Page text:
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I have a method with the following signature:

// Converts a json string to a list of objects
// Assumption: json is an array, and all items in the list are of the same type
public <T> List<T> getListFromJson( String json, Class<T> itemType, List<T> defValue ) {
    final ArrayList<T> list = new ArrayList<T>();

    for( JsonElement e : parser.parse(json).getAsJsonArray())
        list.add( (T) (
                Number.class.isAssignableFrom(itemType) ? e.getAsNumber() :
                Boolean.class.isAssignableFrom(itemType) ? e.getAsBoolean() :
                Character.class.isAssignableFrom(itemType) ? e.getAsCharacter() :
                String.class.isAssignableFrom(itemType) ? e.getAsString() :
                JsonElement.class.isAssignableFrom(itemType) ? e :

    return list;

It reads the json string and converts it to a list of the appropriate type of object, eg. Integer, String, etc.

Is there a robust way to remove the Class<T> argument from the method by inferring it from the List<T> parameter? Eg. Is there a way I can change the method signature to the following without losing functionality?

public <T> List<T> getListFromJson( String json, List<T> defValue ) {

It seems like the solution is going to require some fancy manipulation of ParameterizedType. I've looked at the following, but either I'm using these methods incorrectly or they're not doing what I expect:

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2 Answers 2

up vote 6 down vote accepted

Due to type erasure, you definitely can't "infer" what T is--it doesn't even exist at runtime. The closest you could come is inspect the values in defValue (if it has values) and get the class of the elements there.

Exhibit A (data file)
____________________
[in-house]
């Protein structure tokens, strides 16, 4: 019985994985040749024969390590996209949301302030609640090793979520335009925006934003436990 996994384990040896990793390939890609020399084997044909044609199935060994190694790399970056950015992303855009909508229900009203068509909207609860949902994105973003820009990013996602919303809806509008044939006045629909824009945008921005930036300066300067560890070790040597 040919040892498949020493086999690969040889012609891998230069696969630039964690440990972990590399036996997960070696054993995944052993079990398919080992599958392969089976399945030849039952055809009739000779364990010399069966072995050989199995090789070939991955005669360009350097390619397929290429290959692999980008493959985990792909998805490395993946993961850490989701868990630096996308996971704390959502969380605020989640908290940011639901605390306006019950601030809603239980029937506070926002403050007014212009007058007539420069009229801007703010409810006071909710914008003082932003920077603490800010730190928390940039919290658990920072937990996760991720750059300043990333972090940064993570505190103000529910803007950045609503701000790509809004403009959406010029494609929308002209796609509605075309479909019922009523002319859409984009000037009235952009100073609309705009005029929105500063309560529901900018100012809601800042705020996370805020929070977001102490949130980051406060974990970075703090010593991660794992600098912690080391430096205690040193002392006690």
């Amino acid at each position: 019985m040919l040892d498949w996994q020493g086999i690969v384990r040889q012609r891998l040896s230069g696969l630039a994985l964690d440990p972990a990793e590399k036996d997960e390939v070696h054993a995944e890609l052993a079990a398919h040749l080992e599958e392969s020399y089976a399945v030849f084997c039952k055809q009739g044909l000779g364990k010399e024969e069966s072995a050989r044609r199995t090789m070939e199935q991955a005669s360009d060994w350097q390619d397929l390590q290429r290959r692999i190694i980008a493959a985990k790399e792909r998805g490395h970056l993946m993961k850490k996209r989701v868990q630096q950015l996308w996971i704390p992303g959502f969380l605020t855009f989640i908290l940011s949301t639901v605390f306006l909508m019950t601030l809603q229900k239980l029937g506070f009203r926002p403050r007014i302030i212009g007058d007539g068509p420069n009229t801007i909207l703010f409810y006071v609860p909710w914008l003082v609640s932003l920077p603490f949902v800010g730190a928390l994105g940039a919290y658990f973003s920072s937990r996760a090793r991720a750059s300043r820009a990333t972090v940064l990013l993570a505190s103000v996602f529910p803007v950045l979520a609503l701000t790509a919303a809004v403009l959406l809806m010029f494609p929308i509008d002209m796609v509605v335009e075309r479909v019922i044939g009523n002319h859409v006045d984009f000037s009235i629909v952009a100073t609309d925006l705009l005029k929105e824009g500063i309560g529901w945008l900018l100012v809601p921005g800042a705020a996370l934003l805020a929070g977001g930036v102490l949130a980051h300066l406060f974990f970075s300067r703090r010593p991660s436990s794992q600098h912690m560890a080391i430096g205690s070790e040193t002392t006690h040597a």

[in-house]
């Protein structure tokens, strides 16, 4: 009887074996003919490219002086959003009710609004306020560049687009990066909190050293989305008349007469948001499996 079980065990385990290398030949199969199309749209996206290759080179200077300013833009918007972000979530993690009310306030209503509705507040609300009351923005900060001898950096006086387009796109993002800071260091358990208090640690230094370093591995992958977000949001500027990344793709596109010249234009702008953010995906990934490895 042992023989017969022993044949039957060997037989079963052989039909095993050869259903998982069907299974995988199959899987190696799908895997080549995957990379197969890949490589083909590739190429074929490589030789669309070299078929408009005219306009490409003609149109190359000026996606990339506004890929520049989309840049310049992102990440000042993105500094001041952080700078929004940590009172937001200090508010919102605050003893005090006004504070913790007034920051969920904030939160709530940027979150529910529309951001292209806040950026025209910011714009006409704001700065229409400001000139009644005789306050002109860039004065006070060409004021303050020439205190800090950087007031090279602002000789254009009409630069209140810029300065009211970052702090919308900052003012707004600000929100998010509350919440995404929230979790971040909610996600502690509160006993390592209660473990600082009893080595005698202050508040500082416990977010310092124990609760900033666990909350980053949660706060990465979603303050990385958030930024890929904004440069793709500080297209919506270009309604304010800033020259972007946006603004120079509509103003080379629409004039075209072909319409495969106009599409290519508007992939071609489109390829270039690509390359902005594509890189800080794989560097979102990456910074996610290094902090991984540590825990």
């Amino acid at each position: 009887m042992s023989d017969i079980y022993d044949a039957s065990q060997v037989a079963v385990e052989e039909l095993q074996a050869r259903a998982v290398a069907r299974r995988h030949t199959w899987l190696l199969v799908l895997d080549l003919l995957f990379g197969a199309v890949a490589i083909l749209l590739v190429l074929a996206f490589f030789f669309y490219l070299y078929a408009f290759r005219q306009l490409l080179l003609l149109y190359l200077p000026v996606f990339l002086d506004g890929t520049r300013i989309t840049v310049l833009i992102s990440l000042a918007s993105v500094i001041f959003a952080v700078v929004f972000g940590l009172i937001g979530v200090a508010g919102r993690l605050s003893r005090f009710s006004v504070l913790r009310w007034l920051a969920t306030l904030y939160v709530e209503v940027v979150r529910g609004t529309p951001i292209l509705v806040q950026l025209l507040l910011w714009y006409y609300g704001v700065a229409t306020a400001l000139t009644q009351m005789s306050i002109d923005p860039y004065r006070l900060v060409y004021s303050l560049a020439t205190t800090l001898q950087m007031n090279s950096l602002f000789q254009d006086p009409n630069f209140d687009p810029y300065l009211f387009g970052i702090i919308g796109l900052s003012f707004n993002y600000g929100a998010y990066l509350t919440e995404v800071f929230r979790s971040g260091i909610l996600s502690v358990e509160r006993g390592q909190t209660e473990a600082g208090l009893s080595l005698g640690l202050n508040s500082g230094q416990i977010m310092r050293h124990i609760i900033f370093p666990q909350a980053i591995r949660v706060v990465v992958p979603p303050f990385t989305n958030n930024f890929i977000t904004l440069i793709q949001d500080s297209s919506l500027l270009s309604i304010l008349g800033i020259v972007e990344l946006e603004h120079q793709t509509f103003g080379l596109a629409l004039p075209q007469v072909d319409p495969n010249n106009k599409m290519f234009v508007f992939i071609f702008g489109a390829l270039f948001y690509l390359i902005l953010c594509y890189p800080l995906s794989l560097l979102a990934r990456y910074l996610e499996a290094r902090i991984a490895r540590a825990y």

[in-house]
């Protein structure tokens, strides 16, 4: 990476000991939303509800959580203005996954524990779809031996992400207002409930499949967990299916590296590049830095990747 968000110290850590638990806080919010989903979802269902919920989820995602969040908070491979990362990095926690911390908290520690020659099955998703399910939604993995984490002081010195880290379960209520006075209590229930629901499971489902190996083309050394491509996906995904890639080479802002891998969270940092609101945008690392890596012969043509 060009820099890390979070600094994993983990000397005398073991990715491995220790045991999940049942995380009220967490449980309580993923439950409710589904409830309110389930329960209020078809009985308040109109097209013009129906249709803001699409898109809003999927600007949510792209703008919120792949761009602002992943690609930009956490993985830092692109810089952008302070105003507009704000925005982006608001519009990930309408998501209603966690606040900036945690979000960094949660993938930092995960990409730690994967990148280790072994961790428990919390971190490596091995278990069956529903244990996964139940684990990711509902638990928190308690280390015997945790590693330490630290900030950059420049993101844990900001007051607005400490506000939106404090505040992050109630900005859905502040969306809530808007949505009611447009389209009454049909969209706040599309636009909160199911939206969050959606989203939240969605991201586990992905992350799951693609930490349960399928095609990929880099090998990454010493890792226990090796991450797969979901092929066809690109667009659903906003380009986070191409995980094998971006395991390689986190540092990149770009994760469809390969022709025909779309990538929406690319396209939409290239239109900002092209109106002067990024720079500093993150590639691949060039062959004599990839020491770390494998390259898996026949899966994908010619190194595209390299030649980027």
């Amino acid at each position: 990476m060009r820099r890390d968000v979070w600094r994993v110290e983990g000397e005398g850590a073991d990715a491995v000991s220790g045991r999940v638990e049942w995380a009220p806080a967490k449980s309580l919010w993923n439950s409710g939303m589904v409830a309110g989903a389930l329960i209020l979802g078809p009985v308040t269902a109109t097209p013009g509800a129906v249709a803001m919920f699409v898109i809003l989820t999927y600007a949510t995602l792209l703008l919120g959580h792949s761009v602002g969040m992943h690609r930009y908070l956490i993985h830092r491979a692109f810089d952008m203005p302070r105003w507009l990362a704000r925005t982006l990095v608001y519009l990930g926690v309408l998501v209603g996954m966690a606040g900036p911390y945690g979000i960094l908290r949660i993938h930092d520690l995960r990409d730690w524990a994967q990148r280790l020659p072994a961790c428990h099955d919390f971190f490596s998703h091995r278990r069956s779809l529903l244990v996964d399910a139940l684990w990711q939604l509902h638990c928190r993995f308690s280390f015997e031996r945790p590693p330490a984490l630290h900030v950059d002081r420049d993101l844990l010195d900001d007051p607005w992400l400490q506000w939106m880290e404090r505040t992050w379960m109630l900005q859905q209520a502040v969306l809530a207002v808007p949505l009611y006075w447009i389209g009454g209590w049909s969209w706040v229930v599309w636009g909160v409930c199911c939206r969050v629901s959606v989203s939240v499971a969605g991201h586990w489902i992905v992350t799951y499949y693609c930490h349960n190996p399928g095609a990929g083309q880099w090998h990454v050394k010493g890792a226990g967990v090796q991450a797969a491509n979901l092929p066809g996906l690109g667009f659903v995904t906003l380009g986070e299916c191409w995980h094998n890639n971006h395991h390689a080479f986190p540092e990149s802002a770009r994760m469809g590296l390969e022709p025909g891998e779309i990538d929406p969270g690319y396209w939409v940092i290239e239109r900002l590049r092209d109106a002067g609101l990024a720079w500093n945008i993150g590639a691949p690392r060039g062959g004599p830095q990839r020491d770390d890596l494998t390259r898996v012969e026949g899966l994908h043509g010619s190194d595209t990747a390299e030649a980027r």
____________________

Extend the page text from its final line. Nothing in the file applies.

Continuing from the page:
Class<?> tType = defValue.get(0).getClass();

if (Boolean.class.isAssignableFrom(tType)) { //...  


With regards to your thinking of using reflection like getTypeArguments(), etc. Those only provide data for declared types, never actual types. So for example, if you got a handle to the Method object and called getTypeParameters(), you'd just get an array containing a type object representing T--not the actual type that T represents at some specific runtime invocation.

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You probably want to check for null-ness there, but the principle is sound. As for what you do with an empty List - well, does it matter what the nominal type of a non existent entry is? SOunds philosophical... –  PaulJWilliams Dec 9 '10 at 15:21

The only way I know of to guarantee to have access to the type at run time is to make it a parameter to the object constructor thus:

class MyClass<T> {
    private final Class<T> clazz;
    public MyClass(Class<T> clazz) {

You then have to pass the class when you instantiate the object:

MyClass<String> object = new MyClass<String>(String.class);

Obviously, in your case, you have what is effectively a static utility method and no object, so I think you're stuck with either the Class parameter or else some kind of template object.

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